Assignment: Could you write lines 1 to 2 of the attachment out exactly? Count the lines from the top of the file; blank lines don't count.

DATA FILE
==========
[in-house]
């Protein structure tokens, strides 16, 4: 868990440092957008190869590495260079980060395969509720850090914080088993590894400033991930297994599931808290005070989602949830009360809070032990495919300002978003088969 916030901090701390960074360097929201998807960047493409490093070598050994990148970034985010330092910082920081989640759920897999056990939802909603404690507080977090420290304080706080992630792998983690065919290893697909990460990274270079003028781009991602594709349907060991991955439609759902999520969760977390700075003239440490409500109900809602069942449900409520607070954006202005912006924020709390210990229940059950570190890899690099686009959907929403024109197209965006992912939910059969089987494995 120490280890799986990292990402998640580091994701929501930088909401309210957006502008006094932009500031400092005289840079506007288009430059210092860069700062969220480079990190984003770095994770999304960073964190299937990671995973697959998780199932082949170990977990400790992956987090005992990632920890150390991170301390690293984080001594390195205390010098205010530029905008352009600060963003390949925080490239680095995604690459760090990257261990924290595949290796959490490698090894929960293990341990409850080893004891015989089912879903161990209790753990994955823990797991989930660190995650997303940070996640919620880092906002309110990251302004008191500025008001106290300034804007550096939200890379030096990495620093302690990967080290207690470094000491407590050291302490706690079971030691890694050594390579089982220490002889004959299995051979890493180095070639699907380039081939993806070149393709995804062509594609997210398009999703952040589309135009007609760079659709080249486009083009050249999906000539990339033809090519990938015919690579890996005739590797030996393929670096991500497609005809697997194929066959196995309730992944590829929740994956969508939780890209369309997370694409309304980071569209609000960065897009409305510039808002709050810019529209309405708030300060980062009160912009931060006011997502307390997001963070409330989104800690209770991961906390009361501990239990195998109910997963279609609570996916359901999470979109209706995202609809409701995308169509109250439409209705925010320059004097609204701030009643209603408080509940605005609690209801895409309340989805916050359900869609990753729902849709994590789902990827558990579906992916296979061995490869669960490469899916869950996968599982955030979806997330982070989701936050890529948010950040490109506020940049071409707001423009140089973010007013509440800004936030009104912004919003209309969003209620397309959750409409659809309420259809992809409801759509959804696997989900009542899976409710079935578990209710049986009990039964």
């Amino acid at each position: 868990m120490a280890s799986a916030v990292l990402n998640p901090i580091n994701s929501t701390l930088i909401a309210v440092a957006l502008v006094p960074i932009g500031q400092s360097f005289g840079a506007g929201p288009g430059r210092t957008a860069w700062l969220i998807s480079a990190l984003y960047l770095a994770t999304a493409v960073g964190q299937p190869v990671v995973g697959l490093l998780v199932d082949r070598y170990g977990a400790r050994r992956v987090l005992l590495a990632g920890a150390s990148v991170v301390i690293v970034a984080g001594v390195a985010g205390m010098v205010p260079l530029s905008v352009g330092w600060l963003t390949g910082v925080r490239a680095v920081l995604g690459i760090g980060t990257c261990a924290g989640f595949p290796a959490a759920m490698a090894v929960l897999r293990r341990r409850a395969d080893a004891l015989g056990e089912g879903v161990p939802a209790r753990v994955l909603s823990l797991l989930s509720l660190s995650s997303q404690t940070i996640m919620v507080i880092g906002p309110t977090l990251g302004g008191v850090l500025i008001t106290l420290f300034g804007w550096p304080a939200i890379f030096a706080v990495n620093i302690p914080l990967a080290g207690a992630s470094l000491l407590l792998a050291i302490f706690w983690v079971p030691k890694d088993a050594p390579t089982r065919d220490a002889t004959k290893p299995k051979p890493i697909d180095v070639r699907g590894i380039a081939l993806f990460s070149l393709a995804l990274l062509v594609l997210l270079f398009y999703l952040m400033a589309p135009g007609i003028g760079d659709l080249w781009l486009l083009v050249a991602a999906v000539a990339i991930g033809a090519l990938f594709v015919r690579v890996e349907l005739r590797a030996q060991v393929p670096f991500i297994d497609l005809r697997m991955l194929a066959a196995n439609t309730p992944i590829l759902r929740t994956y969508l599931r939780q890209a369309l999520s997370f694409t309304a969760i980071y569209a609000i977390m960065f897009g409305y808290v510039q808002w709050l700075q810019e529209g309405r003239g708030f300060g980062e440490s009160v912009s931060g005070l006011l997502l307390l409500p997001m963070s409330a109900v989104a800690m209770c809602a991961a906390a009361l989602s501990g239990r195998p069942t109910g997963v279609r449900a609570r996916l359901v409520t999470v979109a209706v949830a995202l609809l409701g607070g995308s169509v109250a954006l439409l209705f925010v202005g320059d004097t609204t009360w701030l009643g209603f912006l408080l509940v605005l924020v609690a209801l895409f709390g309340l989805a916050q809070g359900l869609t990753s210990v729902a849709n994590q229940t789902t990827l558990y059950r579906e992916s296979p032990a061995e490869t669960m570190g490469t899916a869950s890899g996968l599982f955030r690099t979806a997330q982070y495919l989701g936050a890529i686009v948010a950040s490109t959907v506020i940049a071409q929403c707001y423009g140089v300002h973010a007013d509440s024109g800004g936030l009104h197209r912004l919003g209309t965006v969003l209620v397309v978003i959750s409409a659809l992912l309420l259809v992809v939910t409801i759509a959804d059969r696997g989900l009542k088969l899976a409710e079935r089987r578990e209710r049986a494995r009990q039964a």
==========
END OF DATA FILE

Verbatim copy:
[in-house]
């Protein structure tokens, strides 16, 4: 868990440092957008190869590495260079980060395969509720850090914080088993590894400033991930297994599931808290005070989602949830009360809070032990495919300002978003088969 916030901090701390960074360097929201998807960047493409490093070598050994990148970034985010330092910082920081989640759920897999056990939802909603404690507080977090420290304080706080992630792998983690065919290893697909990460990274270079003028781009991602594709349907060991991955439609759902999520969760977390700075003239440490409500109900809602069942449900409520607070954006202005912006924020709390210990229940059950570190890899690099686009959907929403024109197209965006992912939910059969089987494995 120490280890799986990292990402998640580091994701929501930088909401309210957006502008006094932009500031400092005289840079506007288009430059210092860069700062969220480079990190984003770095994770999304960073964190299937990671995973697959998780199932082949170990977990400790992956987090005992990632920890150390991170301390690293984080001594390195205390010098205010530029905008352009600060963003390949925080490239680095995604690459760090990257261990924290595949290796959490490698090894929960293990341990409850080893004891015989089912879903161990209790753990994955823990797991989930660190995650997303940070996640919620880092906002309110990251302004008191500025008001106290300034804007550096939200890379030096990495620093302690990967080290207690470094000491407590050291302490706690079971030691890694050594390579089982220490002889004959299995051979890493180095070639699907380039081939993806070149393709995804062509594609997210398009999703952040589309135009007609760079659709080249486009083009050249999906000539990339033809090519990938015919690579890996005739590797030996393929670096991500497609005809697997194929066959196995309730992944590829929740994956969508939780890209369309997370694409309304980071569209609000960065897009409305510039808002709050810019529209309405708030300060980062009160912009931060006011997502307390997001963070409330989104800690209770991961906390009361501990239990195998109910997963279609609570996916359901999470979109209706995202609809409701995308169509109250439409209705925010320059004097609204701030009643209603408080509940605005609690209801895409309340989805916050359900869609990753729902849709994590789902990827558990579906992916296979061995490869669960490469899916869950996968599982955030979806997330982070989701936050890529948010950040490109506020940049071409707001423009140089973010007013509440800004936030009104912004919003209309969003209620397309959750409409659809309420259809992809409801759509959804696997989900009542899976409710079935578990209710049986009990039964």